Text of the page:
Is the latest PEN more than just an incremental upgrade? We find out in the What Digital Camera Olympus PEN E-PL5 review
With the previous Olympus PEN Lite E-PL3 struggling to stand out from the crowd, does the Olympus PEN E-PL5 deliver enough new tricks to make a case for itself?
Olympus PEN E-PL5 review – Features
Rather than sticking with the 12.3MP Live MOS sensor found in the earlier generation of PEN CSCs, the Olympus PEN E-PL5 features the same 16.1MP Live MOS sensor as Olympus’s flagship OM-D E-M5, along with the TruePic VI image processor. This sees the Olympus PEN E-PL5 capable of shooting at ISO ranges from 200 to 25,600, improving on the Olympus PEN Lite E-PL3’s ISO ceiling of 12,800, though a baseline ISO of 100 would have been welcome. As well as that, the Olympus PEN E-PL5’s burst mode has also been sharpened up, improving on the Olympus PEN Lite E-PL3’s 5.5fps to an impressive, but not class-leading, 8fps.
The screen has also been tinkered with. The 3in widescreen 16:9 aspect ratio display with a 460k-dot resolution remains the same as the Olympus PEN Lite E-PL3, but touchscreen functionality has now been incorporated, just like we’ve seen on the OM-D, though this benefits from OLED technology and a higher resolution of 610k-dots. The amount by which the screen can be angled has also been improved over the Olympus PEN Lite E-PL3, with the Olympus PEN E-PL5’s screen now able to rotate 170° out from the camera body (improving on 85°) to face forward, allowing easy composition for self-portraits if that’s your thing, while it can face downwards 45° for shooting from up above and be positioned for waist-level shooting also.
In an effort to keep its size down, the Olympus PEN E-PL5 doesn’t feature a built-in flash; instead, the Olympus PEN E-PL5 is bundled with a small flashgun that can be slotted on to the hotshoe, which may be considered a bit of a nuisance. The hotshoe also works in conjunction with Olympus’s Accessory Port 2 at the rear of the camera, allowing you to connect a range of accessories, such as the very good VF-2 electronic viewfinder.
Rather than the sophisticated 5-axis image stabilisation system employed by the OM-D, the Olympus PEN E-PL5 sports a more conventional 2-axis system, though it being body-based does mean that it’s effective with every lens attached, rather than the majority of systems that opt for lens-based anti-shake systems. One such system is the Panasonic G-series, which is based round the same Micro Four Thirds system as the PEN series. With the same lens mount shared between the two brands, it’s natural to expect that some image-stabilised Panasonic lenses will find their way on to an Olympus PEN E-PL5. With this in mind, the Olympus PEN E-PL5 now features a Lens IS Priority mode in the menu, giving you the option to set priority to whether you use the lens or the camera’s IS system.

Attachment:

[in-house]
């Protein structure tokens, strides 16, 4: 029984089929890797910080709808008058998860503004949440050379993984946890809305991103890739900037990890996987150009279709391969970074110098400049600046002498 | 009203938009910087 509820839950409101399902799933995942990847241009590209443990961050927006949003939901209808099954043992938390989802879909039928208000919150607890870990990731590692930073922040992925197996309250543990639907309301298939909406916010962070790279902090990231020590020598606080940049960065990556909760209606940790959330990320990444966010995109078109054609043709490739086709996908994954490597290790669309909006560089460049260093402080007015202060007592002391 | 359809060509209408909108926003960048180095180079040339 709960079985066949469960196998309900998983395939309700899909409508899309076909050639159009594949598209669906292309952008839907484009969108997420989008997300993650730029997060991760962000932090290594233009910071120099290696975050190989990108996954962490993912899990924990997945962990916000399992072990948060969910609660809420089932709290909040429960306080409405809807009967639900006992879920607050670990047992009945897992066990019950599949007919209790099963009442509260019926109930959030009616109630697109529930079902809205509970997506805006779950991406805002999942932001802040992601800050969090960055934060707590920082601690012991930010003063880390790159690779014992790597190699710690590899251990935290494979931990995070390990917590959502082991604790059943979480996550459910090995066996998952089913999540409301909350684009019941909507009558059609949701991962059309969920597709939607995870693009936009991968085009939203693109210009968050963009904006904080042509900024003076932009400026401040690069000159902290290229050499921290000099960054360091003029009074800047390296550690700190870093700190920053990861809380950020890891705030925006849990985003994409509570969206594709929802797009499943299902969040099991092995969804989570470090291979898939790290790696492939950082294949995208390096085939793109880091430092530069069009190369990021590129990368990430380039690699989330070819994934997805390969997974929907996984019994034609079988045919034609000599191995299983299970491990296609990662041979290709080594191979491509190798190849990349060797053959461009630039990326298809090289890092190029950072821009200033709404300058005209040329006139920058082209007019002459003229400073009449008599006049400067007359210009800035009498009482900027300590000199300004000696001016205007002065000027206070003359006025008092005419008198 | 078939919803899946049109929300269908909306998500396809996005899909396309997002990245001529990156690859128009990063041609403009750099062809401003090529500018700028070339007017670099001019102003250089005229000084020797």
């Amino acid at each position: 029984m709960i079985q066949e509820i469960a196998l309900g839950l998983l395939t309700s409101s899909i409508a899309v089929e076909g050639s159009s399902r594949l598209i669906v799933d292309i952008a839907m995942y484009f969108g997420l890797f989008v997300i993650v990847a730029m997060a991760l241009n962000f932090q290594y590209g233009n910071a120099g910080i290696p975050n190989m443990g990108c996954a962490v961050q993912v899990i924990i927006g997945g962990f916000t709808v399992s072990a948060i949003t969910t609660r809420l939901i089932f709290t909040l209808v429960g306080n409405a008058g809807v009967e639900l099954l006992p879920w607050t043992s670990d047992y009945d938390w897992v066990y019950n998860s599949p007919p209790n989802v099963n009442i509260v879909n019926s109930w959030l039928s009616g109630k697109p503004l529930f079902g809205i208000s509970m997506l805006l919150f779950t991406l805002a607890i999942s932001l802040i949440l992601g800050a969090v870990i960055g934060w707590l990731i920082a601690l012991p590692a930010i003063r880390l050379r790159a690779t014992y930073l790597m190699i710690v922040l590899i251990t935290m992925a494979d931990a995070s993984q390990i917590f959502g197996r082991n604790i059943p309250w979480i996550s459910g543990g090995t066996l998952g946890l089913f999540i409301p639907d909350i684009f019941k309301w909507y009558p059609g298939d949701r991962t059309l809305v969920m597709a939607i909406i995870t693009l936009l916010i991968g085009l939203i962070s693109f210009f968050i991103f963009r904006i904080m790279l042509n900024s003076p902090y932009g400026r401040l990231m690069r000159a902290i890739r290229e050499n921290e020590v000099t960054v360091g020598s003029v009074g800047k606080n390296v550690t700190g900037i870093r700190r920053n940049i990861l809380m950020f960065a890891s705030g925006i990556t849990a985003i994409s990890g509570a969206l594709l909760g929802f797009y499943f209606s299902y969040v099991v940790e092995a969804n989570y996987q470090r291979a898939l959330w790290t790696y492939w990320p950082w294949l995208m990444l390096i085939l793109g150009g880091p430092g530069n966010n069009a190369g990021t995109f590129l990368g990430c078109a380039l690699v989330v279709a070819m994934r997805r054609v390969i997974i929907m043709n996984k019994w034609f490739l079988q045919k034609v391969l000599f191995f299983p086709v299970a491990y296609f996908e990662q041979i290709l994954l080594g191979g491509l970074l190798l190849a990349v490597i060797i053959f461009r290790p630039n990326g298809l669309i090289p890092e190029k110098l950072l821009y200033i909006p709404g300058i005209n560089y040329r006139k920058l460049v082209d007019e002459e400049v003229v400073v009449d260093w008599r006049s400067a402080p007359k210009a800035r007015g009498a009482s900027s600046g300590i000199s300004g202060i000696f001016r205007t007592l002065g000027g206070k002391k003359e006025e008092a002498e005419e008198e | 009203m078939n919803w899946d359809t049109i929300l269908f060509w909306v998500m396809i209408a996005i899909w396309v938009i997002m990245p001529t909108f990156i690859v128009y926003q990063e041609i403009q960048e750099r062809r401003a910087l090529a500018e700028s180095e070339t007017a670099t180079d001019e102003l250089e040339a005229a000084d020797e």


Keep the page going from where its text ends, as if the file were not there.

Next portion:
The Olympus PEN E-PL5 builds on the 35-point AF system that’s been on previous PEN cameras. The 35 points still cover the majority of the frame, though not to the very edge of the image, but the Olympus PEN E-PL5 now allows you to refine the size of the AF frame. So as well as having a standard AF point size, this can be increased to a single nine-point square, the entire 35-point area or an even smaller AF point for even greater precision.
As you’d expect for a PEN camera, the Olympus PEN E-PL5 is loaded with 12 Art filters, and while the E-PL5 doesn’t feature built-in Wi-fi connectivity, images can be transferred from the camera via the additional PENPAL accessory attachment or FlashAir SD cards.
Olympus PEN E-PL5 review – Design
The E-PL5 is a compact little package and with one of the growing selection of pancake prime lenses available for it, quite a pocketable proposition. Even with the 14-42mm on the front, it’s far from cumbersome and smaller than comparable APS-C based CSCs with similar optics.
The design is a subtle progression from the E-PL3, and while it may not have the retro charm of the OM-D or the original PEN E-P1, it still looks pretty sleek thanks to the curved edges and smooth finish. For a camera in this sector, it’s pleasing to see a predominantly metal exterior, while the shutter button and bevelled Olympus badge add to the quality feel. If we’re being picky, the rear screen feels like a bit of an afterthought to the design, with it protruding from the rear somewhat, but then it is tiltable.
To avoid some of the criticisms levelled at the E-PL3, the E-PL5 does feature an attachable front grip like we saw with the E-P3, producing a better grip than is possible with the camera’s smooth finish. It does look a little ungainly from some angles however, though there’s a growing selection of third-party options on the market.
The E-PL5 is reasonably well catered for when it comes to exterior controls. There’s a mode dial along the top of the camera, while running above the rear screen are controls for Playback, Delete, zoom-out/Fn, zoom-in and video capture. Both the zoom-out/Fn and video capture buttons can be programmed to access other settings should you wish – in this instance, we set the zoom-out to alter ISO, and video capture to AEL/AFL.